I'm analyzing the data from a large peer-to-peer lending platform. More precisely, I am analyzing the relationship between the interest rates that are charged by lenders and the loan amount that they grant. I make a distinction between high-risk (bad credit rating) and low-risk (good credit rating) borrowers.
I am doubting whether I should assume a linear relationship between interest and amount (for both high-risk borrowers and low-risk borrowers) or a quadratic relationship. See the pictures below, these are the relationships I find.
Now does this make sense? The most basic assumption would be that lenders would charge higher interest rates to high-risk borrowers as the probability of default will significantly increase when the granted loan amount increases (i.e. a positive linear relationship between interest and granted loan amount), but this is not the case according to the data. In fact, lenders seem to charge less interest as high-risk borrowers are given larger loans.
What could be a possible explanation for this? My guess is that for high-risk borrowers, lenders seem to compete with other lenders by lowering interest rates as the loan amount increases, as they already charging them (HR borrowers) high amounts of interest. However, at a certain point (around €7,000) they start to charge more interest again, either because (1) the amount of competition decreases and lenders gain more individual bargaining power or (2) the amount of risk that a higher loan bears at this point is so big that lenders want to be compensated by charging more interest.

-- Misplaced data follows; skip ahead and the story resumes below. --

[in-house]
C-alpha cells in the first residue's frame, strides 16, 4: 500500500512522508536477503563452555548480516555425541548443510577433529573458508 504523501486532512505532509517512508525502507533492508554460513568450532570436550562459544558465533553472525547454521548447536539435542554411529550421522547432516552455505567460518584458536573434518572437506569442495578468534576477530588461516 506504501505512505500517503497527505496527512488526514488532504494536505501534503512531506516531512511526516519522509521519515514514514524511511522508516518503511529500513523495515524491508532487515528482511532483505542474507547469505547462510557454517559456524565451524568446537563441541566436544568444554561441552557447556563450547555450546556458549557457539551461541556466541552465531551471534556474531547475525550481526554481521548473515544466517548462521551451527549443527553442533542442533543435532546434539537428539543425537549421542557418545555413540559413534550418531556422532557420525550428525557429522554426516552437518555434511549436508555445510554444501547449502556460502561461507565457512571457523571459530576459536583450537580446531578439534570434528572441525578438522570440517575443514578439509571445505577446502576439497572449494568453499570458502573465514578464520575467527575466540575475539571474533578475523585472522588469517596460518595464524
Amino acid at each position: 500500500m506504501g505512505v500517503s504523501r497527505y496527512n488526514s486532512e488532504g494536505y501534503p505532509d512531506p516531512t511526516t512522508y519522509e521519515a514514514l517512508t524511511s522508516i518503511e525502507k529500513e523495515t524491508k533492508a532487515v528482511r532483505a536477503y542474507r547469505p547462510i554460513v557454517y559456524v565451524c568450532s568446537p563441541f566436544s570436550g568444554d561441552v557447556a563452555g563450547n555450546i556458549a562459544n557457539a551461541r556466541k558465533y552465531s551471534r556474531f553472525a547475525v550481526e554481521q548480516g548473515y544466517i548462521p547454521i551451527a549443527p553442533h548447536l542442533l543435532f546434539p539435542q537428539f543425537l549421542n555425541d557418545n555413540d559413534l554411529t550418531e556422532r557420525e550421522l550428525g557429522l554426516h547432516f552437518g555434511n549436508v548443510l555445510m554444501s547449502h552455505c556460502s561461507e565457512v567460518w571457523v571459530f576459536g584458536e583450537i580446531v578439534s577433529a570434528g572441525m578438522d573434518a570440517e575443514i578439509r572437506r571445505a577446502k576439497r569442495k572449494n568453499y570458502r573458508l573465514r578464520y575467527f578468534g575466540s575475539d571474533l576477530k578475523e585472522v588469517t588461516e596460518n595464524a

All in all, I find it kinda difficult to interpret these results. Are there any people here that could offer better explanations?